The Wolf Hour
Gr 5–8—A metafictional retelling of "Little Red Riding Hood." In the Puszcza, an ancient forest with magical roots, fairy tales are real—magicked and crafted into being by a sly Witch. But two characters, Magia, a brave woodcutter's daughter in a red cap; and Martin, a wolf who loves to read and is curious about humans, don't fit their prescribed roles. When Magia's family is threatened, she sets out for the dark forest. Martin does the same after his beloved mother goes missing. The two are on a collision course, but will their stories follow the same old path readers have come to expect? In a heady mix of folklore and fantasy, Holmes offers a meditation on fate, expectations, and the ability of people to determine their own futures. It is also an exploration of stories and the ways story can be used to harm, misinform, and alienate—a timely topic indeed. Flowery syntax and a sprinkling of Polish terms make this a sophisticated read best suited to fantasy and fairy tale lovers with an appreciation for language. VERDICT Unique and challenging, this retelling will be welcomed by fans of Gregory Maguire's Egg and Spoon and Kelly Barnhill's The Girl Who Drank the Moon.—Kiera Parrott, School Library Journal
"Holmes' eerie, anachronistic storytelling style is perfectly suited for this postmodern fairy tale pastiche. . . . Holmes' dreamy narrative is not to be missed for fans of fairy tales and fairy tale retellings." -- Booklist
"This might land well with fans of Ursu's Breadcrumbs, and the triumphant conclusion could please fans of fairy tales with happy endings." -- Bulletin of the Center for Children's Books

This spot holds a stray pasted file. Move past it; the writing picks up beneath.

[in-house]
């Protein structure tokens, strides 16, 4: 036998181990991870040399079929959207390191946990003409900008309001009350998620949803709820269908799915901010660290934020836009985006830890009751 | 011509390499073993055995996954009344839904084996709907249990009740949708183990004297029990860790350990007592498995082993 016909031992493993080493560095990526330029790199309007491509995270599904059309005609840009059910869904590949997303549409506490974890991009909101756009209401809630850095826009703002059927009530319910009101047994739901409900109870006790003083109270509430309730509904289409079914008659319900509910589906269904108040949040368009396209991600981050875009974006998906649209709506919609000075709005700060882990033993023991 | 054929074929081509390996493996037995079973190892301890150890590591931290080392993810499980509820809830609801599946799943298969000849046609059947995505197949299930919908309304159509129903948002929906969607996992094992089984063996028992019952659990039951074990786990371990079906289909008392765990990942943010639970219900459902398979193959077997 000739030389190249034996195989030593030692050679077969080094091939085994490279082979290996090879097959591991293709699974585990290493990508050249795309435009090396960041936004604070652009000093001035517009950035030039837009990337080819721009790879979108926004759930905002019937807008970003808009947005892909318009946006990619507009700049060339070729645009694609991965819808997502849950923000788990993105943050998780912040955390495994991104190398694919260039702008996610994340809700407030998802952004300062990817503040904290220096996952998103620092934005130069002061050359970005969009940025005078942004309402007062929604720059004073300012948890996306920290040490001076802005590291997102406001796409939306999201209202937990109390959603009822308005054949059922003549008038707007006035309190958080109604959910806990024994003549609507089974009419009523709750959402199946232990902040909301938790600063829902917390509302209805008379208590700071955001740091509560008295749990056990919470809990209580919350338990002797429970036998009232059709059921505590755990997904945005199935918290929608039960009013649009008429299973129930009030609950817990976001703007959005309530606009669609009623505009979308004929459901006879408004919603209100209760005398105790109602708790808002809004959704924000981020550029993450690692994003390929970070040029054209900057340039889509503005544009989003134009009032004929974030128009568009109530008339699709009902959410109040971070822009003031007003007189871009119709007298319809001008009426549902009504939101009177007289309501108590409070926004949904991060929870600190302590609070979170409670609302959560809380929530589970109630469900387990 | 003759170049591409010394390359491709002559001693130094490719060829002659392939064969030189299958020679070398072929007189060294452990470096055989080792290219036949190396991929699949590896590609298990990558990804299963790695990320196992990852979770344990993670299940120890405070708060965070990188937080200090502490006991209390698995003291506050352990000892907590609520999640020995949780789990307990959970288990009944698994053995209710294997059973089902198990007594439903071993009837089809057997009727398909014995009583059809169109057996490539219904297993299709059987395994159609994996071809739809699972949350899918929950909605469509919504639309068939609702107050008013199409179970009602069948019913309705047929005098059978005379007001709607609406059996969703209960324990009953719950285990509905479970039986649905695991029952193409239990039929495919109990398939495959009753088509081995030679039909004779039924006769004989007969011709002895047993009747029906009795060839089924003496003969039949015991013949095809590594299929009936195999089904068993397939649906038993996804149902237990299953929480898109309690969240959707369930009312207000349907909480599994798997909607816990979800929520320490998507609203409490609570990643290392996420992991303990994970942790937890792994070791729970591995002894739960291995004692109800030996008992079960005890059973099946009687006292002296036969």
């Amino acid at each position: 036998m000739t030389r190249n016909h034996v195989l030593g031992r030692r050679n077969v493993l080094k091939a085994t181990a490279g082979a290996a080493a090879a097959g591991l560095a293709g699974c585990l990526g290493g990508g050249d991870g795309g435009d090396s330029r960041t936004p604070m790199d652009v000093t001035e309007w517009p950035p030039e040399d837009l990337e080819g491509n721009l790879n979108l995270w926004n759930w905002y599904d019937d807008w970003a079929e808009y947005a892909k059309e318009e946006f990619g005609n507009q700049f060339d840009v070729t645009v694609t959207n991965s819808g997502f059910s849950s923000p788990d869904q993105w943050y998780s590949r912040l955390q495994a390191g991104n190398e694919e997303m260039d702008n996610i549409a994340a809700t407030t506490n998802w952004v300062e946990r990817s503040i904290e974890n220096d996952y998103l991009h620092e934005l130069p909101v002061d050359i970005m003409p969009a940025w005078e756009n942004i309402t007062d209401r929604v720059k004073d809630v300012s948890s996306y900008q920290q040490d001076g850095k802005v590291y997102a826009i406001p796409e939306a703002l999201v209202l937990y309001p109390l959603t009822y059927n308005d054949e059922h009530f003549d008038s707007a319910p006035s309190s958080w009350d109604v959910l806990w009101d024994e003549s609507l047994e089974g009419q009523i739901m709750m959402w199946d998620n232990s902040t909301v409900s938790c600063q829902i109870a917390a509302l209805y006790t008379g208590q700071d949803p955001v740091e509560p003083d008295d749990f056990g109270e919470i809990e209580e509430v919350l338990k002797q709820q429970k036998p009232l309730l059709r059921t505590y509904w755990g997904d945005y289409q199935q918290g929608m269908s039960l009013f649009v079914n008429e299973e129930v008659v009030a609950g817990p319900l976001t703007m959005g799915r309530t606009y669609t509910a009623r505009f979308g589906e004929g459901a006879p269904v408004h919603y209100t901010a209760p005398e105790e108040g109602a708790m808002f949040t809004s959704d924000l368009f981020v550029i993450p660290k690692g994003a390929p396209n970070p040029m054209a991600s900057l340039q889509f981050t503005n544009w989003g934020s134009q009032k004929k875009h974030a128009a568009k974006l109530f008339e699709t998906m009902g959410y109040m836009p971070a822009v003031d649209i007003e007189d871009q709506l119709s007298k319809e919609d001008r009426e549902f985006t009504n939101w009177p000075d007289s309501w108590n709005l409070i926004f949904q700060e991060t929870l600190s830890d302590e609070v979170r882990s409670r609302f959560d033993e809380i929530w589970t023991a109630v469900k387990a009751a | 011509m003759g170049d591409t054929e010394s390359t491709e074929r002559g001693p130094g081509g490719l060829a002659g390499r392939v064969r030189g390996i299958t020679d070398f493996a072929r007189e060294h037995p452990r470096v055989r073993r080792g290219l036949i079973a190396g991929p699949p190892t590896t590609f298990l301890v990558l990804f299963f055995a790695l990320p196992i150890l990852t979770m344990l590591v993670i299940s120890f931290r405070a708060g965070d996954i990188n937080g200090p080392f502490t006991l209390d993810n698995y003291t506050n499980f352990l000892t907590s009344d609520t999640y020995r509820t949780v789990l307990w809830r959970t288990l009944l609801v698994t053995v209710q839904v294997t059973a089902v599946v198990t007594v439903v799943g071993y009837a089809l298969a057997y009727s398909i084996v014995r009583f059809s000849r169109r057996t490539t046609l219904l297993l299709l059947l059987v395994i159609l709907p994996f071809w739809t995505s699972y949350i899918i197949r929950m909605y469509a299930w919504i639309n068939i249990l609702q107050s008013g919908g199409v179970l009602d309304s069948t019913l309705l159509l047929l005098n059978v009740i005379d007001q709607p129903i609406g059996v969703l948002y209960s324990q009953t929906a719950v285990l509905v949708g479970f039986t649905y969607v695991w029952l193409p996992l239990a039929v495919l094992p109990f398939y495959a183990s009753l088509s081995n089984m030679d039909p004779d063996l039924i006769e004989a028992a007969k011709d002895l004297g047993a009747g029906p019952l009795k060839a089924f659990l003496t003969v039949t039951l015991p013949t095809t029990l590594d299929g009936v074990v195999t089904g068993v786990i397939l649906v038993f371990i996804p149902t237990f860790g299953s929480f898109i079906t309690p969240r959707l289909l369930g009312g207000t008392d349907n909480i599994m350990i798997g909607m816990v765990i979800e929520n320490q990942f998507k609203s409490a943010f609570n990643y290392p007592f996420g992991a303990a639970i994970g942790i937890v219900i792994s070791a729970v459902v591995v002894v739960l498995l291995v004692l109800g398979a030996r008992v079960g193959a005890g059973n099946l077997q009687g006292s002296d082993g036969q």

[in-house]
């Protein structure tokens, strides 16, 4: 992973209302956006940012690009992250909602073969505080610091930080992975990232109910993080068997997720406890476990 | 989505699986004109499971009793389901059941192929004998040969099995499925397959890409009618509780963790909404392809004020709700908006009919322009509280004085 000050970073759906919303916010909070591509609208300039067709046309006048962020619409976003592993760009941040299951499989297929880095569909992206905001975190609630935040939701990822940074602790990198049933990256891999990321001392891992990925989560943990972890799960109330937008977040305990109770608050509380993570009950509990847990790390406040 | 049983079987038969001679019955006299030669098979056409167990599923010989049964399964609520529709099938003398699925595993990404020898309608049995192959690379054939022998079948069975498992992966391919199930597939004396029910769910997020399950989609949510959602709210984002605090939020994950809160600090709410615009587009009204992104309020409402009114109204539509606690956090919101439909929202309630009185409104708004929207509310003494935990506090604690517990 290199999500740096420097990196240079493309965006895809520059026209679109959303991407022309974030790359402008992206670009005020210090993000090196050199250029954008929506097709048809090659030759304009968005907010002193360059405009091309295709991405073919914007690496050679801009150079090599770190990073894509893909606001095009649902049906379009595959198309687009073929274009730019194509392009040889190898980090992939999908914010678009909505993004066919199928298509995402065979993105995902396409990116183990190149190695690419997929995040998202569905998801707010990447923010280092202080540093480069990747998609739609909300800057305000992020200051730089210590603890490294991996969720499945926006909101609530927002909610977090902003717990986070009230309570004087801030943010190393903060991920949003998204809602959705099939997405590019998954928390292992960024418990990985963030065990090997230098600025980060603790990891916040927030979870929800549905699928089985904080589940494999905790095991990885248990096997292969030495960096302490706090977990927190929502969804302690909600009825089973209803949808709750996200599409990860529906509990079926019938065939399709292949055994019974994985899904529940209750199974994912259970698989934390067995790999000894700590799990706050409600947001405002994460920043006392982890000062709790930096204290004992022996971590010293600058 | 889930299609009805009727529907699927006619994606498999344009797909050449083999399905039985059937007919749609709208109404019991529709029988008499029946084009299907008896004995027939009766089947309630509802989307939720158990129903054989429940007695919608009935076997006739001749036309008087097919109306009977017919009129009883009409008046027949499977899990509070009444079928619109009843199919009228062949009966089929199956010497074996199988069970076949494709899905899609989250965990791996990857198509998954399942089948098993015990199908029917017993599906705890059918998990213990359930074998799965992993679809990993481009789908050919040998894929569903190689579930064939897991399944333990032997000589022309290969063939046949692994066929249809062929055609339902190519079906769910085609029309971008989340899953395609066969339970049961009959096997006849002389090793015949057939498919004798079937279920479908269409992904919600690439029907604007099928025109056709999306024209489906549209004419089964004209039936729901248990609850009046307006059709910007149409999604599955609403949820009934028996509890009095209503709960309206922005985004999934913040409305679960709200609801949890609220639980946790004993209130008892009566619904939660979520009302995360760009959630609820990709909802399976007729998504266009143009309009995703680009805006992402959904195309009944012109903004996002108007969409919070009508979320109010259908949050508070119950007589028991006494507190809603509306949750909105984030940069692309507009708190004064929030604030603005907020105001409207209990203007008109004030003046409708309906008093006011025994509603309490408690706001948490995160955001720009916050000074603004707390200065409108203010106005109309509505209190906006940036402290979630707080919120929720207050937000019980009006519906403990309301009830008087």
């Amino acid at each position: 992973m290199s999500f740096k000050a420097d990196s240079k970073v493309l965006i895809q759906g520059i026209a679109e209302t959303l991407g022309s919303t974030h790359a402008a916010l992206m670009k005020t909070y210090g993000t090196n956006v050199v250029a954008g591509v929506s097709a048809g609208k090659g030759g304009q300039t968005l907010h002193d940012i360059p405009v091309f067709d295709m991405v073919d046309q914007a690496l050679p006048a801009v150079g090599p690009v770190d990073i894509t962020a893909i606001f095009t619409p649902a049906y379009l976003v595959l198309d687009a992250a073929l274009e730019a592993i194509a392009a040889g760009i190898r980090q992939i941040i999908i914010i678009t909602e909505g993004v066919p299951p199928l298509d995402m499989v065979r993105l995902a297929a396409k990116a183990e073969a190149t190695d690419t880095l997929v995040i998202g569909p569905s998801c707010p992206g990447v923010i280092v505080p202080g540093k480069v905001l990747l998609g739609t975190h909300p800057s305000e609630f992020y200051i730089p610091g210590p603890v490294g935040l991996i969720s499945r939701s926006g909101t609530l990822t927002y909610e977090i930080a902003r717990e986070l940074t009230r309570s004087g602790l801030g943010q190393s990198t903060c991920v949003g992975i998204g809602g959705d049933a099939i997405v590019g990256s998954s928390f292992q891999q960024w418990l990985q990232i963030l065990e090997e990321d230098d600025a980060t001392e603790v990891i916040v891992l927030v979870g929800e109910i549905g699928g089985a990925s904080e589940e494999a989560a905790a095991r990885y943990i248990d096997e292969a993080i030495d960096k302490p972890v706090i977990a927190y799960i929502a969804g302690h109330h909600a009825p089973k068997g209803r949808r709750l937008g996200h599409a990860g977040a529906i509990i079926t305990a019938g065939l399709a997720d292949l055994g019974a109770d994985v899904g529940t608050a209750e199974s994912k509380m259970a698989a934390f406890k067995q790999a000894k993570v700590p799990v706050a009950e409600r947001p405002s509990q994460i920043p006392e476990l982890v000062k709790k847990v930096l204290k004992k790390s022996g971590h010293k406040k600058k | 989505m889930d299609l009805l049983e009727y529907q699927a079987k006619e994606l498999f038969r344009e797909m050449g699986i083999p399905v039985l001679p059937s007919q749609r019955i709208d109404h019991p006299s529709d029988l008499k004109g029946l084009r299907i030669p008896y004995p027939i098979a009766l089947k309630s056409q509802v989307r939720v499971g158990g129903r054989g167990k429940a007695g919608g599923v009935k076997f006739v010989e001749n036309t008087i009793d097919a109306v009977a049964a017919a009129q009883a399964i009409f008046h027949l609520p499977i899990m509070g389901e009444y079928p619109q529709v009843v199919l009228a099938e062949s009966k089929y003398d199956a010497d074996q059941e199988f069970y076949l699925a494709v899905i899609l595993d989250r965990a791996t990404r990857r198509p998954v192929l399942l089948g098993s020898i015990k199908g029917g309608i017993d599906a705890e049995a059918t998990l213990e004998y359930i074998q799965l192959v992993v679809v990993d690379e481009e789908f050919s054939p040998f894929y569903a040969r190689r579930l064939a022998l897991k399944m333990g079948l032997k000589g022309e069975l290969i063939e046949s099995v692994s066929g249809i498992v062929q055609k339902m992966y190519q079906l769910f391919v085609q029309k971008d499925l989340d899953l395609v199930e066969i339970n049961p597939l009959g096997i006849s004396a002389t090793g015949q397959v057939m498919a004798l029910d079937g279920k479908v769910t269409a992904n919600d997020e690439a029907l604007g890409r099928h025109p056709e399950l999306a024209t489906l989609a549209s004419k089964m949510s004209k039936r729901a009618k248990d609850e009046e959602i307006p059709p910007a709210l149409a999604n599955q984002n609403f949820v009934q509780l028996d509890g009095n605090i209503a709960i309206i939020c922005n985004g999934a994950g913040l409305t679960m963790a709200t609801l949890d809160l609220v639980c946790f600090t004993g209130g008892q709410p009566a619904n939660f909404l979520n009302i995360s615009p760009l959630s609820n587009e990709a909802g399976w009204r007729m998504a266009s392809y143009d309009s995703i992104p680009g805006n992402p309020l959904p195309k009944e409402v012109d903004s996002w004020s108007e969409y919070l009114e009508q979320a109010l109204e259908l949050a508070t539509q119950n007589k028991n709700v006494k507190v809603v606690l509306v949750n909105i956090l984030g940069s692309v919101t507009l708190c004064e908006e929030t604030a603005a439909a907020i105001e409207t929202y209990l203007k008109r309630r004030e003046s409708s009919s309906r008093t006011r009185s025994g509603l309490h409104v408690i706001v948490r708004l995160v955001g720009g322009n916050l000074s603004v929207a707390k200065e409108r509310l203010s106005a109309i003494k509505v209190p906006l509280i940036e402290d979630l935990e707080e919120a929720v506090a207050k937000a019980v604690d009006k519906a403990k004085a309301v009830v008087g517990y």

"With its vivid Eastern European–flavored setting, dreamlike internal logic, and hopeful ending, this re-casting of traditional folklore will captivate readers." ---The Horn Book
"This is a true fairy tale, a deep forest of a book. The Wolf Hour swallowed me whole." -- Laurel Snyder, author of Orphan Island
"The narration of this audiobook is spectacular. Thérèse Plummer brings power, venom, and precision, and David de Vries demonstrates equal power, along with warmth and humor. They transport listeners into the Polish Puszcza--a forest cold, dark, and full of magic. And wolves. And stories." ---AudioFile (Earphone Award)
Charlotte: "Magia is one of the most lonely heroines I've read this year, and it was easy to sympathize and mentally encourage her as she pressed onward. Not only does she have fight an evil, magical antagonist, she has to resist the expectations of ordinary human folk, making her very relatable. Martin the wolf, with his penchant for a good book, and failed efforts to break the story of the three little pigs (not because he knew that's what he was doing, but because he simply was not interested in being a vicious killer), is one of my favorite wolf characters ever, and possibly even more relatable! His efforts to communicate with the pigs never work; he never found the right words to get them to listen (which was, within the framework of the story they're trapped in, not possible in any event, but I felt for him as he tried his best)."